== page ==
However, because it’s still fairly new, allulose tends to be more expensive than other keto sweeteners. So, you may want to hold off until the price comes down.
Another best sweetener for keto: inulin
Say you’re an accomplished baker. You can make your own brownies like these paleo brownies using stevia instead of pure maple syrup.
But most stevia products contain no nutritional benefit. Other natural low carb sweeteners do.
And there are keto friendly options to use instead of raw honey and maple syrup. Inulin is one of them. It’s typically not used to sweeten tea and coffee, though.
However, inulin is often added with other keto sweeteners to bulk up the texture of various snack foods like chocolate bars. Inulin is a prebiotic.
Prebiotics are the fiber that the probiotics in your gut snack on. Consider it food for your good bacteria.
Some healthy foods naturally contain inulin. Bananas and asparagus are a couple examples.
Again, if you want sugar packet substitutes for on the go use, inulin isn’t it.
However, if you’re making your own healthy treats, inulin is good for blood-sugar control and possibly even weight management.
Fiber helps you feel full. Thus, if you’re using inulin (like chicory root) in your recipes, it might help with portion control.
Sugar alcohols: good or bad low carb sweeteners?
Sugar alcohols are all natural low carb sweeteners. But that doesn’t mean they’re the best low carb sweeteners for everybody.
Sugar alcohols are not well tolerated by some people with food sensitivities to certain sugars.
You may have seen some of the following sugar alcohols on ingredient labels: erythritol, sorbitol, xylitol, maltitol, lactitol, mannitol.
Zero-sugar natural sodas are typically sweetened with erythritol added to stevia and or monk fruit. Sugar-free gums sometimes contain sorbitol.
Reese’s Sugar Free Peanut Butter mini cups contain 27 grams of carbs. But 20 grams of those carbs come from the sugar alcohol maltitol which typically can have an impact on blood sugar.
Sugar alcohols don’t count towards the total net carbs per serving. So instead of there being 27 grams of net carbs in the Reese’s sugar free mini cups, there’s only 7 net grams of carbs.
However, for all sugar alcohols with the exception of erythritol, at least half of those carbs should be counted as there is some impact. Therefore, it’s much better to make your own keto peanut butter cups!
Carbs in erythritol
Because erythritol has become a popular low carb sweetener, let’s take a closer look at it.
Erythritol is way less sweeter than stevia. In fact, it’s even less sweet than regular table sugar.
However, it doesn’t raise your insulin or blood sugar levels. And, it’s got zero calories.
The main problem with erythritol is, like maltodextrin, it often comes from GMO corn. One popular brand name low carb sweetener with erythritol is Truvia.
Truvia might be better for your blood sugar than sweetening your coffee with several spoonfuls of sugar.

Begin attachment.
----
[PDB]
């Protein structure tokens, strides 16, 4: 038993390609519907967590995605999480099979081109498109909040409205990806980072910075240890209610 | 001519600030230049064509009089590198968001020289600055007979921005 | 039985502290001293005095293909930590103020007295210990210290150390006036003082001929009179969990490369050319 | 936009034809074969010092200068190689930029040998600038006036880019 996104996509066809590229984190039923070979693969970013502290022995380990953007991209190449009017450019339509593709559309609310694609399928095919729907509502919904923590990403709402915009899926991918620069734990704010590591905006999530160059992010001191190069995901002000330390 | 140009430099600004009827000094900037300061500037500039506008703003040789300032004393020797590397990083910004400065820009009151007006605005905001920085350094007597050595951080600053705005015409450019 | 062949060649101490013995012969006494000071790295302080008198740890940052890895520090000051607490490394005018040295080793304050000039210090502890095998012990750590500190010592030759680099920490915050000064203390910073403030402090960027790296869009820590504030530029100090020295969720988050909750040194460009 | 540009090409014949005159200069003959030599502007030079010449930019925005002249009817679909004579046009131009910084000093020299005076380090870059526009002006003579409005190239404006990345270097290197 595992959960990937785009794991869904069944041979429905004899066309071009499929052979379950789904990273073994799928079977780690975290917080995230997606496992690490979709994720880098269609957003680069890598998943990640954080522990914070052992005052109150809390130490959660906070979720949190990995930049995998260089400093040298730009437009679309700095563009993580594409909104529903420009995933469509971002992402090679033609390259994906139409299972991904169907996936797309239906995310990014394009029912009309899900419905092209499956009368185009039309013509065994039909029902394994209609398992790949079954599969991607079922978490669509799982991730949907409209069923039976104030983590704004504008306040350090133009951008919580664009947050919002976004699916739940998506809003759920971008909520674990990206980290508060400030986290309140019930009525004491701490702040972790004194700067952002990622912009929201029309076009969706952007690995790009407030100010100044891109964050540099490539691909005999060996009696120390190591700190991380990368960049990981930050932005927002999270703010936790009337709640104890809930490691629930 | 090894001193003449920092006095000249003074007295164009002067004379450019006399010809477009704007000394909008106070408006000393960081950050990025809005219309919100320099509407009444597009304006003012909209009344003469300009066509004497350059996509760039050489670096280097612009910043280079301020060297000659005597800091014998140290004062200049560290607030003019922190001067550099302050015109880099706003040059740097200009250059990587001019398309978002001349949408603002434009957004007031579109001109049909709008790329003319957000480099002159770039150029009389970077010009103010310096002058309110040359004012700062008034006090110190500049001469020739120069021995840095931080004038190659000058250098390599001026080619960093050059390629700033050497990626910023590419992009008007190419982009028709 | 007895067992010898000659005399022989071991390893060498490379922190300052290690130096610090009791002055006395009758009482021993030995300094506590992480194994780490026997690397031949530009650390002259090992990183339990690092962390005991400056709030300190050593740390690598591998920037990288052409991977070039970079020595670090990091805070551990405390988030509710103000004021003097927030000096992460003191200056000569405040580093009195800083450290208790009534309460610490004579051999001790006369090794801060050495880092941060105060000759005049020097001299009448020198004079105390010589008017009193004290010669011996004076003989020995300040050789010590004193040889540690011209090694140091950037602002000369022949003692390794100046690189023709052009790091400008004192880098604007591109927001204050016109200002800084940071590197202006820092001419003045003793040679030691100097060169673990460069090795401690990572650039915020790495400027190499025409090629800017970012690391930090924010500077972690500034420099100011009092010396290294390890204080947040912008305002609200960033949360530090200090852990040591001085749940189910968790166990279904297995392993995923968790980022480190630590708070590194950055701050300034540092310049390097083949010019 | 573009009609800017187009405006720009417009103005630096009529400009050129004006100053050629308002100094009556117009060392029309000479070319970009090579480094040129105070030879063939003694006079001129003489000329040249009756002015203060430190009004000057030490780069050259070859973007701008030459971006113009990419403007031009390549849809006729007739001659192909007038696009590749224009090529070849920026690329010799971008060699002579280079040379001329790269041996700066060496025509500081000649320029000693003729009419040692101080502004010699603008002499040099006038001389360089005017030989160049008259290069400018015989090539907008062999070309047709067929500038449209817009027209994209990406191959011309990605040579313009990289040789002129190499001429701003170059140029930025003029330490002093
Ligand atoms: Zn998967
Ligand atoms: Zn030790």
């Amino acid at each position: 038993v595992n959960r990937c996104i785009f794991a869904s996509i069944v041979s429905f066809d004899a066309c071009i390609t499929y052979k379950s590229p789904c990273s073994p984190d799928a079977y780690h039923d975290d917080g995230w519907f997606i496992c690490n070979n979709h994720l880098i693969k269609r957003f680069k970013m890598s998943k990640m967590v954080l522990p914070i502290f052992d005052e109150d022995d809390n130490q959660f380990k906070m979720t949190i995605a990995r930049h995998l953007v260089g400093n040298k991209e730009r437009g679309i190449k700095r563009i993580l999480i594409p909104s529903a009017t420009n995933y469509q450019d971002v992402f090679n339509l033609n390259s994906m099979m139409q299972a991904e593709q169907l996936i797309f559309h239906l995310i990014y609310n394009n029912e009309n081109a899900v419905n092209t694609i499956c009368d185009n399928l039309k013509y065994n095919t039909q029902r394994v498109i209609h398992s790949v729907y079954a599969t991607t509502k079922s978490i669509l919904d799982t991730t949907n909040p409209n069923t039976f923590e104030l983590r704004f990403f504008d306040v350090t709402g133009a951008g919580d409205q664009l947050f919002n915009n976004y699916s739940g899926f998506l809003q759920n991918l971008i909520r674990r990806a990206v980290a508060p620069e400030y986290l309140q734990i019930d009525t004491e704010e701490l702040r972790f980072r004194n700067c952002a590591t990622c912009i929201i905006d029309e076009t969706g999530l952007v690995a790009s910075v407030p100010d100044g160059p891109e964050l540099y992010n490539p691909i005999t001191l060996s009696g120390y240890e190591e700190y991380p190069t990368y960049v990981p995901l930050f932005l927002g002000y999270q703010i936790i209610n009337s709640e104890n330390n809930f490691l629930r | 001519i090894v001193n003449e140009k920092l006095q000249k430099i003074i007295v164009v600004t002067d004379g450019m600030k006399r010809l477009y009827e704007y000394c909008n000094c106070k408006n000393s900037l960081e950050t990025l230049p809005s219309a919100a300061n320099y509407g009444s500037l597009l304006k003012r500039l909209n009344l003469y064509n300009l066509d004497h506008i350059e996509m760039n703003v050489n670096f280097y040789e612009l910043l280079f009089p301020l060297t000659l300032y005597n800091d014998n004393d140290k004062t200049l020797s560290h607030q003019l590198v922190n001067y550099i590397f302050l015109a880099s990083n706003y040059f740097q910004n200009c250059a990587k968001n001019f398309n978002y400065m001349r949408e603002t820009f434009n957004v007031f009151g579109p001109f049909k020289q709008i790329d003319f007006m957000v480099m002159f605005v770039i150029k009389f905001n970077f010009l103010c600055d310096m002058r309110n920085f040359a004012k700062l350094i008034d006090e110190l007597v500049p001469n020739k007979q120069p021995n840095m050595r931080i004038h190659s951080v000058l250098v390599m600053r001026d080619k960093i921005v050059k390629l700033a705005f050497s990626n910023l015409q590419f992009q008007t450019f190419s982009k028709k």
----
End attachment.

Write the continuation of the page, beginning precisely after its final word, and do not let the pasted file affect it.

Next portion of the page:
However, according to DrAxe.com, Truvia with erythritol may have insecticidal properties.
In light of this, if insects don’t want to have anything to do with erythritol, perhaps it’s not good for humans to ingest it?
Moreover, another reason to avoid erythritol is your digestive system can’t break it down. Certain natural foods contain erythritol.
However, most food products you’ll find sweetened with it may contain the processed form, with GMOs.
Any food that’s not natural has the potential to trigger adverse effects by the immune system.
Your body may recognize it as a harmful substance. When this happens, your body triggers inflammation.
Chronic inflammation leads to disease. Having a zero-calorie sweetener isn’t worth getting sick.
But, erythritol shouldn’t be an issue as long as it’s used in moderation and you stick with non-GMO.
Best stevia for keto
If you’re on a ketogenic diet and need to stay in a state of ketosis, stevia can help. But as mentioned above, not all stevia brands are equal.
Liquid stevia drops instead of granular stevia with added erythritol will be your best bet. The brand SweetLeaf Sweet Drops can help you stay in ketosis.
Stevia in general contains about a handful of grams of carbs. But that’s not per serving (teaspoon). That’s per 100 grams, which is about 20 teaspoons.
As long as you use a pure stevia extract with no maltodextrin or dextrose (another sugar from corn), stevia is keto-friendly.
Is Truvia Keto Friendly?
For a couple reasons, Truvia is not the best keto sweetener. One little packet contains three grams of carbs.
If the rest of your total daily carb intake is still low and you remain in ketosis, Truvia may technically be Keto friendly.
However, Truvia is not a natural sweetener. It was created by the Coca Cola company (along with food giant, Cargill).
Though it mostly contains the sugar alcohol, erythritol, it also contains undisclosed ingredients when it lists “natural flavors”. As mentioned above, your body can’t fully digest erythritol.
So if you want a natural low carb sweetener, something with GMO corn probably won’t meet your needs.
But stevia, especially pure liquid extract, still reigns over all other low carb sweeteners. You might just have to get used to its taste, though.
And, if you don’t like the taste of stevia extract, try blending it with monk fruit extract. We find that to be the perfect low carb sweetener blend.